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Greywater-Harvesting Stub-Out Ordinance

The City of Tucson, Arizona, now mandates that all new homes install greywater-harvesting stub-outs at the time of construction.

Tucson, Arizona, Greywater-Harvesting Stub-Out Ordinance

See here for a description of a greywater-harvesting stub-out.

See here for examples of what a greywater-harvesting stub-out might look like to the homeowner, and here for images of different greywater-harvesting systems.

Note: I think the City of Tucson’s current greywater-harvesting stub-out ordinance and guidelines are good, but could be significantly improved by doing the following:

• Require the builder to at least install the access panel to the stub-out plumbing (where needed, such as for 2nd-floor shower drains). As the access-panel installation is not currently required, the stub-out plumbing can be installed in a hidden, less-accessible location, which hinders awareness of the stub-out plumbing’s existence and use.

• In addition, a three-way valve could be hooked up to the 2nd-floor shower’s greywater-harvesting stub-out pipe at time of construction.  This way, no changes to the interior plumbing would be required to start utilizing the greywater, only the addition of the outdoor plumbing to take the greywater to the plants would be required—work that can be done by a homeowner or landscaper. At the moment, only the washing-machine stub-out is fully visible, and does not require any additional indoor plumbing to use.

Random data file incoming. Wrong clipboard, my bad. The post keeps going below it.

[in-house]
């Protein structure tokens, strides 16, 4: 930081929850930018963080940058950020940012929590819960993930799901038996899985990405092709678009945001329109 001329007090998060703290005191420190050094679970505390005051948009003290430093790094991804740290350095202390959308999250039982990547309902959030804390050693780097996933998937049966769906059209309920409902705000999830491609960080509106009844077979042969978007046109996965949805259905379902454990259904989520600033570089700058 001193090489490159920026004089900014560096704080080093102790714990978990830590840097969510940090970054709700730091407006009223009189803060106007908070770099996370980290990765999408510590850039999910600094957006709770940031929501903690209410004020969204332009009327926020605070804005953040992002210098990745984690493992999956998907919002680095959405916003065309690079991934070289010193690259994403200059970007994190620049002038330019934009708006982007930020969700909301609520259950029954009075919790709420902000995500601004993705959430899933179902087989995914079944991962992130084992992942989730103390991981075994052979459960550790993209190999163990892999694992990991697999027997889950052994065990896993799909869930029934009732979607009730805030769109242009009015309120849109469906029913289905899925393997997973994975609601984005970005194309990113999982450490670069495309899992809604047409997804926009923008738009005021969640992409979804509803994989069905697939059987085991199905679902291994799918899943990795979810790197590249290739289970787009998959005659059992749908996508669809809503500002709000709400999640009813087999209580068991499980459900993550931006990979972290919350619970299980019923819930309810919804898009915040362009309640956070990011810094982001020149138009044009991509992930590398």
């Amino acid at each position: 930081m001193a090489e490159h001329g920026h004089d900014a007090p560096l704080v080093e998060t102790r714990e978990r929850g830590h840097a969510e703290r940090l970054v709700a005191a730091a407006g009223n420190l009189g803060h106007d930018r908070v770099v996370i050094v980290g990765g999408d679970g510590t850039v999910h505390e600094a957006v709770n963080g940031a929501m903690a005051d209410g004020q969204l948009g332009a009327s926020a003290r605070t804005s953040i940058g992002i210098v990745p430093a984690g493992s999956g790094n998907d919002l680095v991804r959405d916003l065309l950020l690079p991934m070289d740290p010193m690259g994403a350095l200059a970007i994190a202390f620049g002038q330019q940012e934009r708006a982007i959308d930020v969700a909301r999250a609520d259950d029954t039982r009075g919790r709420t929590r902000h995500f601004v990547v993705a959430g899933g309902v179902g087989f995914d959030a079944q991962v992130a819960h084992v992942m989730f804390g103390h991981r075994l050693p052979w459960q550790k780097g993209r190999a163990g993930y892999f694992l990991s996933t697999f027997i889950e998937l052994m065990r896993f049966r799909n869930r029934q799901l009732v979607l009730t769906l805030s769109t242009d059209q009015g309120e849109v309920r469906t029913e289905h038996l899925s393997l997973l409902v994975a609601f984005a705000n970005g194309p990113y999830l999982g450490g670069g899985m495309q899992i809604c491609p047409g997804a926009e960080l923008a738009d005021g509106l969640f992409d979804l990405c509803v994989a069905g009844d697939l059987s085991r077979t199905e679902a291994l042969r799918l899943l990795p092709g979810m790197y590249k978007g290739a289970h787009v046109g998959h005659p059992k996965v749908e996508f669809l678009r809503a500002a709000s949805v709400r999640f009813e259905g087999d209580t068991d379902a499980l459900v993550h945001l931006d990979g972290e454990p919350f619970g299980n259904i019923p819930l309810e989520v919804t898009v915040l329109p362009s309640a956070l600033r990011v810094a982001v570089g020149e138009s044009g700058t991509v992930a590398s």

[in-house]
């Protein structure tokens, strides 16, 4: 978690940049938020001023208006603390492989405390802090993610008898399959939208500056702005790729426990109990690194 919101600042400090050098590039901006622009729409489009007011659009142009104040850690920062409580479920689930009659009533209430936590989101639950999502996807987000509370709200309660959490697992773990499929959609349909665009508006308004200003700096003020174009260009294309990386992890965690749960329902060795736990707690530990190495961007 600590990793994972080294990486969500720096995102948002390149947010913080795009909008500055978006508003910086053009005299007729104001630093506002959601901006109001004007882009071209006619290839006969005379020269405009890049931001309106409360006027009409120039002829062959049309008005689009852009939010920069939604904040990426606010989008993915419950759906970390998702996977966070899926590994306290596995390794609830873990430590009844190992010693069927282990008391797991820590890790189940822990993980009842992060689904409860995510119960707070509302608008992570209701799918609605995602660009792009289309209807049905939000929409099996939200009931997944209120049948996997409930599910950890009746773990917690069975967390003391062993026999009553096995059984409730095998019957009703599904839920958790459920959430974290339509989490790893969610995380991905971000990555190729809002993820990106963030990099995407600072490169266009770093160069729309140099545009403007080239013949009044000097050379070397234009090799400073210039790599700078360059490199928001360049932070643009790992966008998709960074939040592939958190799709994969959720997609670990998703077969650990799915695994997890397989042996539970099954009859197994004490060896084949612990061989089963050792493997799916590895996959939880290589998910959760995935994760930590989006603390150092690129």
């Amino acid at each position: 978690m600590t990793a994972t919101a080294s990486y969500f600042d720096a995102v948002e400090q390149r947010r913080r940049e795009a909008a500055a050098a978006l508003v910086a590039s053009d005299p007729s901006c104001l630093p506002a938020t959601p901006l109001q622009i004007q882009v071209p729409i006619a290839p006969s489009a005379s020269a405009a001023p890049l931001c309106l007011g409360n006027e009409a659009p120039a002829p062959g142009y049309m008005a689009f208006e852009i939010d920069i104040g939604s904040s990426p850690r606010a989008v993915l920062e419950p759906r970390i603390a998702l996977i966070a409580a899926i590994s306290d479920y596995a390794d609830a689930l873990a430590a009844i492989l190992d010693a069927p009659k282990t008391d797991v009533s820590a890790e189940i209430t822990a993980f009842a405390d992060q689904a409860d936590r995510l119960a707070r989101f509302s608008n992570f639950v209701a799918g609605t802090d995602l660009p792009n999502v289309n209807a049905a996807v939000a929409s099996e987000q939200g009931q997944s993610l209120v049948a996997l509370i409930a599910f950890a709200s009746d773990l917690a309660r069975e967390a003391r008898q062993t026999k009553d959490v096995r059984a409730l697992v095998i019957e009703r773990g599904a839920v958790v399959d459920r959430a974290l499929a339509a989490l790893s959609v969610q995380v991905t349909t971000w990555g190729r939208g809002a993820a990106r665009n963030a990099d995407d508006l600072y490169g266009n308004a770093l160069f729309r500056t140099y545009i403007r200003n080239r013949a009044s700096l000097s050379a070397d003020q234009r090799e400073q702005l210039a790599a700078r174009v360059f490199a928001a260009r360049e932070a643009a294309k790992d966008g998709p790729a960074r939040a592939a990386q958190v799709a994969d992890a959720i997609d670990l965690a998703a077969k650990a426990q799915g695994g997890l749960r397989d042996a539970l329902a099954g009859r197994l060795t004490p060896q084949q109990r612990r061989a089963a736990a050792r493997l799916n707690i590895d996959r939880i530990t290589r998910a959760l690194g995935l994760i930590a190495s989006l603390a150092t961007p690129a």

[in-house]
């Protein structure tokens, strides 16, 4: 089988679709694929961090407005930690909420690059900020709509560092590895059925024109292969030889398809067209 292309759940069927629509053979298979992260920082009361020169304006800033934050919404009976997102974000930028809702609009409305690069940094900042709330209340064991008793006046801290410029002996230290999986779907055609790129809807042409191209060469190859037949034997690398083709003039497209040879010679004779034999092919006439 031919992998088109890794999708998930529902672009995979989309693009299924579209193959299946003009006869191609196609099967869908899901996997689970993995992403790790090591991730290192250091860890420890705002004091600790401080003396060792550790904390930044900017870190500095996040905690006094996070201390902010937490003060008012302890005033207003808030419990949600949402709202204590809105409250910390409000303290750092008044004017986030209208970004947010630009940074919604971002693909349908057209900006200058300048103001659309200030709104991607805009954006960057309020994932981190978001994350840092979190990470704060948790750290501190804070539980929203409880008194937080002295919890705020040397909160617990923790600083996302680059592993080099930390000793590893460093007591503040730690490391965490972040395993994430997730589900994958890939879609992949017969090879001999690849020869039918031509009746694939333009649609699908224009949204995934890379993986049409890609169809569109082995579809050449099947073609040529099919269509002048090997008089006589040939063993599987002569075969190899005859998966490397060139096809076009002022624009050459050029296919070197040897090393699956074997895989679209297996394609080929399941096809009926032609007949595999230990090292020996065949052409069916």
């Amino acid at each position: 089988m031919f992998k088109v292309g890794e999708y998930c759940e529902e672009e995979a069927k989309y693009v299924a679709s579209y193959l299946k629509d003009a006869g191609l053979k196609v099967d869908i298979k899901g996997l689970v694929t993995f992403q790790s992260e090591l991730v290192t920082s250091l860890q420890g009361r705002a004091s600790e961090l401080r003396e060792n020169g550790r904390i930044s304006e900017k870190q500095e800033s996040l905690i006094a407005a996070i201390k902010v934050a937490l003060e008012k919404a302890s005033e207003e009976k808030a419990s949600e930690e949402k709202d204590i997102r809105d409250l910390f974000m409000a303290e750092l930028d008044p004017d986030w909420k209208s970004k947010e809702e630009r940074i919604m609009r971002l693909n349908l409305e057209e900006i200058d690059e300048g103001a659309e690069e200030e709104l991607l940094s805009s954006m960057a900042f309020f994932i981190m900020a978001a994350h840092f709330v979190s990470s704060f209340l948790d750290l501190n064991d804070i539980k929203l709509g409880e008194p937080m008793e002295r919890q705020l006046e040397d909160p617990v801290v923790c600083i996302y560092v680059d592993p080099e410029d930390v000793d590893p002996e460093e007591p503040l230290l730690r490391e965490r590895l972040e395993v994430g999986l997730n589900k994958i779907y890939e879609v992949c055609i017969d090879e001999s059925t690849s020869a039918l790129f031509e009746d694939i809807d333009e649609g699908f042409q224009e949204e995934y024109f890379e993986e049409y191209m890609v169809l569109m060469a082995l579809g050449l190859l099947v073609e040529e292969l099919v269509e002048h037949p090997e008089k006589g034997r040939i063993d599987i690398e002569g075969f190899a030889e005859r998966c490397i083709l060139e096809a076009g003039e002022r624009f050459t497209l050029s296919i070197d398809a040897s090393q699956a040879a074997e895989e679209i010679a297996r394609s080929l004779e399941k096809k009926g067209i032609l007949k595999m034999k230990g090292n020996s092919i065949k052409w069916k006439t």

• The stub-out education materials should illustrate more options for how the homeowner can hook up to the stub-out plumbing once it exits the building, and then install distribution plumbing to mulched basins and their plants in the landscape. The very effective, low-maintenance branched-drain system should be an illustrated option. Currently the only options mentioned are using of a perforated pipe or pool backwash hose (I find both of these systems to require more maintenance than a branched-drain system).

If we want to encourage a practice such as greywater harvesting, then I believe we must design in a way that makes the realization of that practice as convenient, joyous, and effective as possible.

The Evolution of the City of Tucson’s Stub-Out Ordinance
Katie Bolger brought Rodney Glassman to tour my home and other sites where greywater and rainwater were being harvested with simple strategies that reduced water and energy consumption, mitigated flooding risks, and grew verdant landscapes that were not dependent on virgin-drinking-water irrigation. He saw what was possible, made incentivizing water harvesting part of his platform as he ran for city council, and he was voted into office. (I want you all to see how small efforts—living examples of the change you want to see—can help lead to bigger transformations).

Once seated on the city council, Rodney pushed through the original ordinance (it has since been revised) requiring greywater-harvesting stub-outs in new-home construction. He (along with his aides, including Katie) put together an advisory committee of builders, plumbers, and citizen activists to help city staff draft the specific requirements of the ordinance. I was a part of that committee. All great steps leading to transformation of conventional practice.

The result was a first step, but not good enough.

I feel the first version of the ordinance failed in that it made things easy and convenient for the builders, NOT for the homeowners—those who would use the system. This is something I fought to change, but I did not initially succeed.